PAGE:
US lawmakers are backing draft legislation aimed at cutting the country’s “damaging” dependence on imports of materials, including those “critical” to expanding battery storage and electric vehicle (EV) technology.
A bipartisan group of senators say the American Mineral Security Act is needed to help reduce reliance on countries such as China.
The move follows the introduction of separate bipartisan draft legislation to “expand clean battery energy storage” and promote better understanding of storage technologies.
Republican senator Lisa Murkowski (pictured)— who is backing the mineral security bill with fellow Republicans Martha McSally, Dan Sullivan and Democrat Joe Manchin— said: “Our bill takes steps that are long overdue to reverse our damaging foreign dependence and position ourselves to compete in growth industries like electric vehicles and energy storage.”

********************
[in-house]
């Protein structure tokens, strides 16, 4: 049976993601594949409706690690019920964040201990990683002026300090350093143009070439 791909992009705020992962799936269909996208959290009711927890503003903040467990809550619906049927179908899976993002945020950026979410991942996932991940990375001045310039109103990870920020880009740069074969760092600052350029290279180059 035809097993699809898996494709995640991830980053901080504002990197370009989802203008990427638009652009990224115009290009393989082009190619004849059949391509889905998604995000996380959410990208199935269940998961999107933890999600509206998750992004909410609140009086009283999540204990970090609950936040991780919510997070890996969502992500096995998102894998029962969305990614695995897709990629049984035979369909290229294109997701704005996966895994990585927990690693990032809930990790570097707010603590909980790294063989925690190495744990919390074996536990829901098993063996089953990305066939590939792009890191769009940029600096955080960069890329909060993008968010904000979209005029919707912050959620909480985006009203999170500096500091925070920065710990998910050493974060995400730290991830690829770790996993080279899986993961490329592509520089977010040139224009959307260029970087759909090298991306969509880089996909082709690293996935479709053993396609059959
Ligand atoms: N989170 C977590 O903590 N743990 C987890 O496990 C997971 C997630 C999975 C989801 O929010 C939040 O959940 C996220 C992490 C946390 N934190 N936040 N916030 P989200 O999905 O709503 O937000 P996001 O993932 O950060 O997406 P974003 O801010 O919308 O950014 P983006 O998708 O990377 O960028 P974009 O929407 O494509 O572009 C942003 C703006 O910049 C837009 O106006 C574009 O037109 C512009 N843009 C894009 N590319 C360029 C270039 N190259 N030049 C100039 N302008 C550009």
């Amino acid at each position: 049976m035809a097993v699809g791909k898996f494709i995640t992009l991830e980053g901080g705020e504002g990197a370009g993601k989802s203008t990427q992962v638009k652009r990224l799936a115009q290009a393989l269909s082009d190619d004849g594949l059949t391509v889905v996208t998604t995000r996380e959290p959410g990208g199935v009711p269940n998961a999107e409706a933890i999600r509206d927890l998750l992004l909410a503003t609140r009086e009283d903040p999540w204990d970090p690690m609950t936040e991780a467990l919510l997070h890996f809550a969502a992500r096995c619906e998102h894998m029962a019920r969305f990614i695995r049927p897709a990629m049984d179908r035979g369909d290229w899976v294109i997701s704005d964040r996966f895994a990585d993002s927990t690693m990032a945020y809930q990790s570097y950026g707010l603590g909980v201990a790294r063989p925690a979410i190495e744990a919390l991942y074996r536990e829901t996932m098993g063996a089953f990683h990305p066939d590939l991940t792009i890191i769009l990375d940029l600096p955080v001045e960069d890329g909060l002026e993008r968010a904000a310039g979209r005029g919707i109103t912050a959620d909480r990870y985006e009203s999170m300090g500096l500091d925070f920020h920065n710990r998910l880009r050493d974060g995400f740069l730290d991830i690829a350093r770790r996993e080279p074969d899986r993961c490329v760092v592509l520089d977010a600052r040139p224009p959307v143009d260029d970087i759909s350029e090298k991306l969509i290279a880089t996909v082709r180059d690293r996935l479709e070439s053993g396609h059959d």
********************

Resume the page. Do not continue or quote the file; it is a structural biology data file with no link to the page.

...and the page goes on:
“Our nation’s mineral security is a significant, urgent, and often ignored challenge,” said Murkowski, who chairs the Committee on Energy and Natural Resources. “Our reliance on China and other nations for critical minerals costs us jobs, weakens our economic competitiveness, and leaves us at a geopolitical disadvantage.”
The bill proposes “nationwide resource assessments be conducted for every critical mineral” and would require the federal government, the National Academy of Sciences, and the National Science Foundation to conduct a study of the nation’s minerals workforce. The bill, if enacted, would also authorise research and development for “recycling and replacements for critical minerals, as well as chemistry, material science, and applied R&D for processing of critical minerals”.
According to a report published last year by the Department of the Interior, the US currently imports some 35 critical minerals deemed as “vital to the nation’s security and economic prosperity” including cobalt, lithium and vanadium. Click here for a link to the report.